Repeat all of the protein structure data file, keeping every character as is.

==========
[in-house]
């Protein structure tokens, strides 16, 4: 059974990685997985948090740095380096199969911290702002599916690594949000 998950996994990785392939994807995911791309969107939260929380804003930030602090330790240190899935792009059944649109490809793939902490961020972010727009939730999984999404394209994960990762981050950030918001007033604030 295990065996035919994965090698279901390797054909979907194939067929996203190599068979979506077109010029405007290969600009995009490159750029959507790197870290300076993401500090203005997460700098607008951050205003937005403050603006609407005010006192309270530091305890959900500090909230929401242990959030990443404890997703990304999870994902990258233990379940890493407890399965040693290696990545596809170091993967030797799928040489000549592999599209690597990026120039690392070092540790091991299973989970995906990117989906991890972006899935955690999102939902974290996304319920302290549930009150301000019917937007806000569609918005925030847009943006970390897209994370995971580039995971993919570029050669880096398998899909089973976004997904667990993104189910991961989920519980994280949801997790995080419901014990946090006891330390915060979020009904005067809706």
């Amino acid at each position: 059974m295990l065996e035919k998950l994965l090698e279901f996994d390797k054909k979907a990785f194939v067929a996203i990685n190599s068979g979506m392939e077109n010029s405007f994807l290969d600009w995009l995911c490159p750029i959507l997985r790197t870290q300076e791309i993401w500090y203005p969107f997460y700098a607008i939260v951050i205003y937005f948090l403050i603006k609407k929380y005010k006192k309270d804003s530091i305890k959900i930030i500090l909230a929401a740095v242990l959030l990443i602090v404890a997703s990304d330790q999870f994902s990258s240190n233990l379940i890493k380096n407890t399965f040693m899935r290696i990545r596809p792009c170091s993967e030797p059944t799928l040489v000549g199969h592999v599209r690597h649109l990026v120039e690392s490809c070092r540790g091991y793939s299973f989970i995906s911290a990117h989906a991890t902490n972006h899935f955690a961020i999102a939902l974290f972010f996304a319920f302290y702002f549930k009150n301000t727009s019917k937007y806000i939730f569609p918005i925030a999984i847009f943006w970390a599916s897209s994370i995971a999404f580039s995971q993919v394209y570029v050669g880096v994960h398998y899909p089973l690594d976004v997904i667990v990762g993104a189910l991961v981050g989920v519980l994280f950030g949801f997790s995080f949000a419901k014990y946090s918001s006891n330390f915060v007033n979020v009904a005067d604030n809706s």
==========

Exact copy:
[in-house]
């Protein structure tokens, strides 16, 4: 059974990685997985948090740095380096199969911290702002599916690594949000 998950996994990785392939994807995911791309969107939260929380804003930030602090330790240190899935792009059944649109490809793939902490961020972010727009939730999984999404394209994960990762981050950030918001007033604030 295990065996035919994965090698279901390797054909979907194939067929996203190599068979979506077109010029405007290969600009995009490159750029959507790197870290300076993401500090203005997460700098607008951050205003937005403050603006609407005010006192309270530091305890959900500090909230929401242990959030990443404890997703990304999870994902990258233990379940890493407890399965040693290696990545596809170091993967030797799928040489000549592999599209690597990026120039690392070092540790091991299973989970995906990117989906991890972006899935955690999102939902974290996304319920302290549930009150301000019917937007806000569609918005925030847009943006970390897209994370995971580039995971993919570029050669880096398998899909089973976004997904667990993104189910991961989920519980994280949801997790995080419901014990946090006891330390915060979020009904005067809706």
């Amino acid at each position: 059974m295990l065996e035919k998950l994965l090698e279901f996994d390797k054909k979907a990785f194939v067929a996203i990685n190599s068979g979506m392939e077109n010029s405007f994807l290969d600009w995009l995911c490159p750029i959507l997985r790197t870290q300076e791309i993401w500090y203005p969107f997460y700098a607008i939260v951050i205003y937005f948090l403050i603006k609407k929380y005010k006192k309270d804003s530091i305890k959900i930030i500090l909230a929401a740095v242990l959030l990443i602090v404890a997703s990304d330790q999870f994902s990258s240190n233990l379940i890493k380096n407890t399965f040693m899935r290696i990545r596809p792009c170091s993967e030797p059944t799928l040489v000549g199969h592999v599209r690597h649109l990026v120039e690392s490809c070092r540790g091991y793939s299973f989970i995906s911290a990117h989906a991890t902490n972006h899935f955690a961020i999102a939902l974290f972010f996304a319920f302290y702002f549930k009150n301000t727009s019917k937007y806000i939730f569609p918005i925030a999984i847009f943006w970390a599916s897209s994370i995971a999404f580039s995971q993919v394209y570029v050669g880096v994960h398998y899909p089973l690594d976004v997904i667990v990762g993104a189910l991961v981050g989920v519980l994280f950030g949801f997790s995080f949000a419901k014990y946090s918001s006891n330390f915060v007033n979020v009904a005067d604030n809706s």